Definition - What does myofascial pain mean?
Myofascial pain is pain associated with the fascia, the thin connective tissue that surrounds the body's muscles and organs. Myofascial pain may be caused by inflammation or other damage to the musculoskeletal system. This pain may affect a single muscle or a larger muscle group.
In some instances, inflammation or damage to one area of the body will cause pain in muscles elsewhere. When the source or trigger point for the muscle pain is not located where the pain is actually felt, the condition is called referred pain. Myofascial pain is distinct from but may occur along with other musculoskeletal or soft tissue disorders, such as fibromyalgia.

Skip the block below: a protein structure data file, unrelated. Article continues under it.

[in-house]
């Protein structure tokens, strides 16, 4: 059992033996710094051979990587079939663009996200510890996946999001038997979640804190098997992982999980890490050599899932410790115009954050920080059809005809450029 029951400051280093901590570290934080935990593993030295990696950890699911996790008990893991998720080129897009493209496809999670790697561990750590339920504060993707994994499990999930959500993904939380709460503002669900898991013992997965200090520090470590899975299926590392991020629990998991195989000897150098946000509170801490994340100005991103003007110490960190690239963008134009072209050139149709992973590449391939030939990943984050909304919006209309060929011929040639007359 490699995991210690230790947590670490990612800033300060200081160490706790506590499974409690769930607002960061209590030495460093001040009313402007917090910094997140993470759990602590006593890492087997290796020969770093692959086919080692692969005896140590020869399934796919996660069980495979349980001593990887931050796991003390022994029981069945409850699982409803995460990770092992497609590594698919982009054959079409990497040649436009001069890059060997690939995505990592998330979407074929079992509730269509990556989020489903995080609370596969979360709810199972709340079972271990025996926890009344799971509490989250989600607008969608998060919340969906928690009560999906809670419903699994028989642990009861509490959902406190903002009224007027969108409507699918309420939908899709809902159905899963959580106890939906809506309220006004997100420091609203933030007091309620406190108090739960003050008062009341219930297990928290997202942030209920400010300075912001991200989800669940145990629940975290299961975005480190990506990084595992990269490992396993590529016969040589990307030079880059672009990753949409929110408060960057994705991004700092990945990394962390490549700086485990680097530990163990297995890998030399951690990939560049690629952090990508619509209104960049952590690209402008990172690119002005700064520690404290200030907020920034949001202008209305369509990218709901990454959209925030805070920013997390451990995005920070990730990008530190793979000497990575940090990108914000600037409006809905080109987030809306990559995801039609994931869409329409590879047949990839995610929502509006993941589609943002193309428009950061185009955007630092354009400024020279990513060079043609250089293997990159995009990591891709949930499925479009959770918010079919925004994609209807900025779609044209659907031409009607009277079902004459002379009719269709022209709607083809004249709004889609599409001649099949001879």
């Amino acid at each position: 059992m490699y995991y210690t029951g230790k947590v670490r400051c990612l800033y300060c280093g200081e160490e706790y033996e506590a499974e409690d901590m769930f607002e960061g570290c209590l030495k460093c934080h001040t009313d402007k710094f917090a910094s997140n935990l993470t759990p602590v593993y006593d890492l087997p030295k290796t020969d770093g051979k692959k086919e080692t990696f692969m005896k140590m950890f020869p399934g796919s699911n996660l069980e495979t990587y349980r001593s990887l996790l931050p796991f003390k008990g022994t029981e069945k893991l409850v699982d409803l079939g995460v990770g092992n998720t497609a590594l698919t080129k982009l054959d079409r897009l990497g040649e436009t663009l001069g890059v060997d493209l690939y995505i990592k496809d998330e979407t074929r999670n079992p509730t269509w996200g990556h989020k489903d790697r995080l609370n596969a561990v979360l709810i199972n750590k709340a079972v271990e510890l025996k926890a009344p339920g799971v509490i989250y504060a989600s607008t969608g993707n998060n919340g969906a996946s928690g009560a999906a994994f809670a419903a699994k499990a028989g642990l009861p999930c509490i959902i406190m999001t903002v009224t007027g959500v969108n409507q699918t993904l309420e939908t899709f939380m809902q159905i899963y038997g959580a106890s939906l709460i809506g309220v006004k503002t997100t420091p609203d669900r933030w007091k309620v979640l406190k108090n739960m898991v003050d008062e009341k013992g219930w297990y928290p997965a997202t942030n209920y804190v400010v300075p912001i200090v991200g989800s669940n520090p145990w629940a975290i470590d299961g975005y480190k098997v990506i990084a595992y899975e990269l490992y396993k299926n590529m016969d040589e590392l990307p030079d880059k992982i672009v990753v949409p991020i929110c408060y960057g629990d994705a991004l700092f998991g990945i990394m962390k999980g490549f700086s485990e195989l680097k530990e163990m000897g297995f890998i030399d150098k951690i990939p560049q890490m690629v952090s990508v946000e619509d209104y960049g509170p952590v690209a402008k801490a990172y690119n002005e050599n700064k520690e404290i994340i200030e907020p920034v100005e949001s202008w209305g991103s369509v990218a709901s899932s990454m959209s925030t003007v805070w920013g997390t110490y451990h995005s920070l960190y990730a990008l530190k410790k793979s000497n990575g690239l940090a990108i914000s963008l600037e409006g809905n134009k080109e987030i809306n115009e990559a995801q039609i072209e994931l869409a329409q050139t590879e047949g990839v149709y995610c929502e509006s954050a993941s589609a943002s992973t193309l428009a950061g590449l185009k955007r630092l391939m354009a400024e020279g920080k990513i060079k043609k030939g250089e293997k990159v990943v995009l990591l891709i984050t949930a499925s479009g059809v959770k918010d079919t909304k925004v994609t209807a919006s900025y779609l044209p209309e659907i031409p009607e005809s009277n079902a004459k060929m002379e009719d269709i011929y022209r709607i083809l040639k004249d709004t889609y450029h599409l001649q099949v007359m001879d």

Myofascial pain may also be called muscle or soft tissue pain.
SureHire explains myofascial pain
Myofascial pain may occur when a person suffers an injury that damages the fascia. Pressure applied to affected muscles will usually trigger the pain.
Causes of myofascial pain include repetitive motion injuries, traumatic muscle injuries, and muscle strains. The condition may also be caused by inflammation or injury to the spine. Additionally, a person may experience myofascial pain due to a lack of muscle activity such as when they suffer a broken limb which must be immobilized.
A person may experience intermittent or chronic myofascial pain. Chronic myofascial pain is referred to as myofascial pain syndrome (MPS). Because of the diversity of potential causes and lack of physical tests, such as x-rays, to identify myofascial pain, diagnosing the condition can be difficult. Treatment for chronic myofascial pain may include physical or massage therapy or pharmacotherapy. Avoiding risk factors such as poor ergonomics may help chronic sufferers reduce the occurrences of pain.